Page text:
• sashay •
Part of Speech: Verb, intransitive
Meaning: (Slang) 1. Go, sally forth, walk in a lofty, proud gait; strut. 2. (Dance) A smooth, gliding step-together-step figure.
Notes: Today's Good Word is a lexical orphan, so its family is restricted to its inflectional forms, sashayed and sashaying. Sashaying serves as both noun and adjective.
In Play: When I think of this word the first sense that pops into my mind is simply "go" or "sally forth": "Why don't you sashay out to the ranch afore the sheriff gets here." Today's word is a bit archaic, so to give it some context, I used the equally archaic afore instead of before. It can also imply strutting: "Harvey Wallbanger sashayed up to the bar as though he owned the place."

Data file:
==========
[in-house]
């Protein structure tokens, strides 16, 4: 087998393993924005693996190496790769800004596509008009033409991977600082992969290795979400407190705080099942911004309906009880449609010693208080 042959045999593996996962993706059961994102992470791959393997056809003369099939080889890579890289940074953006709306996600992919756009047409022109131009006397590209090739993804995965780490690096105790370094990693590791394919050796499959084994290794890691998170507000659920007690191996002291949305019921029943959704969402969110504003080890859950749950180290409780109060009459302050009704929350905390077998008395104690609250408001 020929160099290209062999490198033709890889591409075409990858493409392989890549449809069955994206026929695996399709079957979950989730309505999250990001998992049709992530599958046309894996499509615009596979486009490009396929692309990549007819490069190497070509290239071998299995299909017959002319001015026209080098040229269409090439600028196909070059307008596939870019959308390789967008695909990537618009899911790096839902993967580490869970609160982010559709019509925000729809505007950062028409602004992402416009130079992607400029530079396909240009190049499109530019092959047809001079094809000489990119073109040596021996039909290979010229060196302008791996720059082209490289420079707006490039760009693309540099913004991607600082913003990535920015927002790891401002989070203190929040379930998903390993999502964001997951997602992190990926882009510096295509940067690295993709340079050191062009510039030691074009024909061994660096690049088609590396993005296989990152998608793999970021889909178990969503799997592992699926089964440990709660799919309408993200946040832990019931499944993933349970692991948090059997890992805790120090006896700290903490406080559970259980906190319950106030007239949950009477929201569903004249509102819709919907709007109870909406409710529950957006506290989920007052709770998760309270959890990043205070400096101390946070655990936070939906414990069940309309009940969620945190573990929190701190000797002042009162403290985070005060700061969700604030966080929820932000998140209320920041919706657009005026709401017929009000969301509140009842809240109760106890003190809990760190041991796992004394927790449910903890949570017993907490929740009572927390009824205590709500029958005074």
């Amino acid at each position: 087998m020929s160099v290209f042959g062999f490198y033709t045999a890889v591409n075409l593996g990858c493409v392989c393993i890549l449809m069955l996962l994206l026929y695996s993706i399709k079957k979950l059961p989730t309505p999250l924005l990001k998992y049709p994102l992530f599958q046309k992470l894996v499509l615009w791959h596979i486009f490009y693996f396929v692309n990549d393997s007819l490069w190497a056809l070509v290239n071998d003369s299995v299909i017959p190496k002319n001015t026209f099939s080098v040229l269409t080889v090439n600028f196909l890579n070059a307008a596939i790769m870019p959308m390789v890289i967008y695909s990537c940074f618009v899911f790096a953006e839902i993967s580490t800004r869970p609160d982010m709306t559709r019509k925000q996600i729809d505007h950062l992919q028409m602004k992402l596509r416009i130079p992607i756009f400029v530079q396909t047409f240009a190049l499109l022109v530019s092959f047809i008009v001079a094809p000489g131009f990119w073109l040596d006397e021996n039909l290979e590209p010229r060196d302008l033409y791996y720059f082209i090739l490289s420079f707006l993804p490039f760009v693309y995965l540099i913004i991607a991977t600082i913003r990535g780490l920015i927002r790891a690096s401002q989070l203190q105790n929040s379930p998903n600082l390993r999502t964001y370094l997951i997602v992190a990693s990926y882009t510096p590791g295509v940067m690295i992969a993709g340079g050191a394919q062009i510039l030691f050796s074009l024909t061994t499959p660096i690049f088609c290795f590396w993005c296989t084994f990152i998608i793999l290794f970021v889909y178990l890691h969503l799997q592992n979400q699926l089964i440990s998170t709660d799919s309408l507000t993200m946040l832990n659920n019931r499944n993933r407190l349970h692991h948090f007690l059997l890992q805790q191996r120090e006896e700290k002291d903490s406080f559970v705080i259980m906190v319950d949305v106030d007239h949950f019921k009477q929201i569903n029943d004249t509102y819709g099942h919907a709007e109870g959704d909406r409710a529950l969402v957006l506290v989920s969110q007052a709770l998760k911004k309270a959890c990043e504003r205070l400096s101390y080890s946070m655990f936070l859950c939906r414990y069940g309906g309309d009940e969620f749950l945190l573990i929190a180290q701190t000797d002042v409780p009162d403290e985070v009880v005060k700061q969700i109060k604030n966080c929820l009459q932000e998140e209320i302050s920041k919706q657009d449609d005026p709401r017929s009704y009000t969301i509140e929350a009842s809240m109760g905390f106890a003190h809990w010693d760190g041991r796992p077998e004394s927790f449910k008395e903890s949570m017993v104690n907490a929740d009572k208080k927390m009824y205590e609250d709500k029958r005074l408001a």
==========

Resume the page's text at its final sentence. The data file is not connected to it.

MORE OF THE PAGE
Word History: Today's Good Word is a descendant of lexical royalty. It is a mispronunciation of chassé. It is a term of dance that changed its form as it descended from classical ballet to square dancing. It began "a sliding step-together-step" movement. It spread from there to ballroom dancing and was applied to a similar figure in American square-dancing, in which partners circle each other by taking sideway steps. The change in pronunciation is explained by folk etymology, the attempt to make foreign words sound more "English". We have another example of this in do-si-do, a dance figure by which partners circle each other back to back. This word comes from French dos à dos "back to back" from French dos "back". (We can no longer sashay around recognition of Jeanne Henry's contribution of today's Good Word.)
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